Monday, June 16, 2014

Voting Down More Polarization

This week I am blogging from the Presbyterian Church (USA) General Assembly

The Polity Committee, on which I am serving, was asked to respond to an overture from a conservative presbytery to allow churches to switch to a more ideologically congenial presbytery.  This would increase the polarization in the denomination.

The committee voted down the proposal, 50 to 6.

This issue will come up again in the plenary in a few days, but I am predicting a similar outcome.

4 comments:

Gale Watkins said...

I was surprised to read in Bradley Longfield's Presbyterians and American Culture (2013) that in the 1830s, during the Old School/New School struggle, "some areas, like New York City, had formed different presbyteries, to allow clergy to join a presbytery by 'elective affinity.'" (77) Imagine that - Beaver-Butler has an idea to replicate something that was actually done long ago.

gruntled said...

Philadelphia also tried overlapping, ideological presbyteries. The experiment failed, as the stalwarts of the Old School did not preserve a redoubt, but simply withered until they were absorbed back into the regular geographic presbytery. The ideological fights of today rarely seem as relevant a generation later. They are not worth distorting polity over.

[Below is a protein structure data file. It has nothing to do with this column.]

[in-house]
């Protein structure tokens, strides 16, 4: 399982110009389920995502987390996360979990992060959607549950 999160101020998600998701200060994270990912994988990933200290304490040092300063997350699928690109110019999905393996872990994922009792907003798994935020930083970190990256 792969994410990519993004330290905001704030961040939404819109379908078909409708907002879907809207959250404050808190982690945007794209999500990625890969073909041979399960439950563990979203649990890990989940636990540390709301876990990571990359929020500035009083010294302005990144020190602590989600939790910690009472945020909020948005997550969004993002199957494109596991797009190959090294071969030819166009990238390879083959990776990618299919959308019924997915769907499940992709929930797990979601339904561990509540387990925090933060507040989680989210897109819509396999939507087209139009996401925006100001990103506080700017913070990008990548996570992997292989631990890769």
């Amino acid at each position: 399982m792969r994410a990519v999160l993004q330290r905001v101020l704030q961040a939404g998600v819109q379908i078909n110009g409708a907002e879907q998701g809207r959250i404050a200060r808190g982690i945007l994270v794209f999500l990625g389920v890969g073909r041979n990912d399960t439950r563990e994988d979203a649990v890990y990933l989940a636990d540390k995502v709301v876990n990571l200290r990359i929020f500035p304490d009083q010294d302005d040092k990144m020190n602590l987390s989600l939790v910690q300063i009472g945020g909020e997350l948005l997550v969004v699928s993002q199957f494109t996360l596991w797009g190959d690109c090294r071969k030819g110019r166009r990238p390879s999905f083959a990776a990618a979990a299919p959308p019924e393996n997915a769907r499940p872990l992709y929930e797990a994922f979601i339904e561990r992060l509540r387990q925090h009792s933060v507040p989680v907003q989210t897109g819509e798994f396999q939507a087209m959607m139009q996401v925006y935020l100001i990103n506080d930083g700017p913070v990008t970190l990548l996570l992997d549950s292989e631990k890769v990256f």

Whit Brisky said...

Gruntled, I agree insofar as it is my opinion that the majority and minority in the PCUSA have diverged so far from one another that having a separate, more conservative, Presbytery will only be a temporary salve to avoid the real decision. Any minority congregation (or Presbytery) that does not leave now will eventually converge with the majority theologically and politically. No evangelical looking for a new Church would ever visit a PCUSA congregation. And gradually, conservative members of evangelical congregations will die, give in to the larger culture or, fed up with the denomination, leave. This effect is increased by the departure of so many evangelical congregations, including some of the largest, over the last few years, which leaves the remaining evangelicals ever more rare, powerless and isolated.

gruntled said...

Yes. And then we can start the cycle again, with different issues defining liberal and conservative.